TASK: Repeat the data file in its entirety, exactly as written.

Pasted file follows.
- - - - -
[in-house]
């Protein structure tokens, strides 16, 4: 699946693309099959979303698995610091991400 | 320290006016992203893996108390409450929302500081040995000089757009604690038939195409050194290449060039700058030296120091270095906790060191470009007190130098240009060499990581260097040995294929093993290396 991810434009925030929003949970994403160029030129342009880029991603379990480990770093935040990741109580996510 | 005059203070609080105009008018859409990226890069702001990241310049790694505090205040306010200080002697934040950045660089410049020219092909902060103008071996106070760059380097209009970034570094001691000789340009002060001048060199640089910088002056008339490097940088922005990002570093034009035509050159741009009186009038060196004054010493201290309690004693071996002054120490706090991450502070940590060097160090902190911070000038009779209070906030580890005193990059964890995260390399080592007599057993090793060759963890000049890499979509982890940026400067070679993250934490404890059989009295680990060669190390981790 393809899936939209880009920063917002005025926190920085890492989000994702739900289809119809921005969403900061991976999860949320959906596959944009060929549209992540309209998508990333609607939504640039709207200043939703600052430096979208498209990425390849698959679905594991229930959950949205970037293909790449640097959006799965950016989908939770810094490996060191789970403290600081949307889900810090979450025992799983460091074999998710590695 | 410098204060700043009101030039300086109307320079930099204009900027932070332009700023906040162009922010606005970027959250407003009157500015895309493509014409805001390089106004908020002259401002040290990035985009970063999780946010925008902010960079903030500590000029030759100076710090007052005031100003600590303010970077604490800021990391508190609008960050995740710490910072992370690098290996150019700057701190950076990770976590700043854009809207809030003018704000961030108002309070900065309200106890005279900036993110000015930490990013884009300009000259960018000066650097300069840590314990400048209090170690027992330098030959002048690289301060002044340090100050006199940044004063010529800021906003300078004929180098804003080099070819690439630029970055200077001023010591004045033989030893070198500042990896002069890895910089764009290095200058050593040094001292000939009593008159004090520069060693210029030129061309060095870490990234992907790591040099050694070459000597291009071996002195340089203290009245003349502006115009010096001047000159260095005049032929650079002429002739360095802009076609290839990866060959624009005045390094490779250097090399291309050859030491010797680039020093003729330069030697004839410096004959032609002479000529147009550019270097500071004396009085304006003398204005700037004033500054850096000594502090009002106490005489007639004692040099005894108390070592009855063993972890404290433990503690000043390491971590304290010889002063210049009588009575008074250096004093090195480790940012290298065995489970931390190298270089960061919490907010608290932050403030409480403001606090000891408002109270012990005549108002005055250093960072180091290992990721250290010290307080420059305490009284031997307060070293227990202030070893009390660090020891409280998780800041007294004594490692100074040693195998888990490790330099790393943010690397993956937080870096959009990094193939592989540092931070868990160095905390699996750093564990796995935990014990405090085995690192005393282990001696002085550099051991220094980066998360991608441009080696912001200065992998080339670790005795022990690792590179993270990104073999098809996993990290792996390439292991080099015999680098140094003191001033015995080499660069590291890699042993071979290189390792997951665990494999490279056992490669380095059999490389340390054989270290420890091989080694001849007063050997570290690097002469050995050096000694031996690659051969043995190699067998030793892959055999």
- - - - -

[in-house]
């Protein structure tokens, strides 16, 4: 699946693309099959979303698995610091991400 | 320290006016992203893996108390409450929302500081040995000089757009604690038939195409050194290449060039700058030296120091270095906790060191470009007190130098240009060499990581260097040995294929093993290396 991810434009925030929003949970994403160029030129342009880029991603379990480990770093935040990741109580996510 | 005059203070609080105009008018859409990226890069702001990241310049790694505090205040306010200080002697934040950045660089410049020219092909902060103008071996106070760059380097209009970034570094001691000789340009002060001048060199640089910088002056008339490097940088922005990002570093034009035509050159741009009186009038060196004054010493201290309690004693071996002054120490706090991450502070940590060097160090902190911070000038009779209070906030580890005193990059964890995260390399080592007599057993090793060759963890000049890499979509982890940026400067070679993250934490404890059989009295680990060669190390981790 393809899936939209880009920063917002005025926190920085890492989000994702739900289809119809921005969403900061991976999860949320959906596959944009060929549209992540309209998508990333609607939504640039709207200043939703600052430096979208498209990425390849698959679905594991229930959950949205970037293909790449640097959006799965950016989908939770810094490996060191789970403290600081949307889900810090979450025992799983460091074999998710590695 | 410098204060700043009101030039300086109307320079930099204009900027932070332009700023906040162009922010606005970027959250407003009157500015895309493509014409805001390089106004908020002259401002040290990035985009970063999780946010925008902010960079903030500590000029030759100076710090007052005031100003600590303010970077604490800021990391508190609008960050995740710490910072992370690098290996150019700057701190950076990770976590700043854009809207809030003018704000961030108002309070900065309200106890005279900036993110000015930490990013884009300009000259960018000066650097300069840590314990400048209090170690027992330098030959002048690289301060002044340090100050006199940044004063010529800021906003300078004929180098804003080099070819690439630029970055200077001023010591004045033989030893070198500042990896002069890895910089764009290095200058050593040094001292000939009593008159004090520069060693210029030129061309060095870490990234992907790591040099050694070459000597291009071996002195340089203290009245003349502006115009010096001047000159260095005049032929650079002429002739360095802009076609290839990866060959624009005045390094490779250097090399291309050859030491010797680039020093003729330069030697004839410096004959032609002479000529147009550019270097500071004396009085304006003398204005700037004033500054850096000594502090009002106490005489007639004692040099005894108390070592009855063993972890404290433990503690000043390491971590304290010889002063210049009588009575008074250096004093090195480790940012290298065995489970931390190298270089960061919490907010608290932050403030409480403001606090000891408002109270012990005549108002005055250093960072180091290992990721250290010290307080420059305490009284031997307060070293227990202030070893009390660090020891409280998780800041007294004594490692100074040693195998888990490790330099790393943010690397993956937080870096959009990094193939592989540092931070868990160095905390699996750093564990796995935990014990405090085995690192005393282990001696002085550099051991220094980066998360991608441009080696912001200065992998080339670790005795022990690792590179993270990104073999098809996993990290792996390439292991080099015999680098140094003191001033015995080499660069590291890699042993071979290189390792997951665990494999490279056992490669380095059999490389340390054989270290420890091989080694001849007063050997570290690097002469050995050096000694031996690659051969043995190699067998030793892959055999």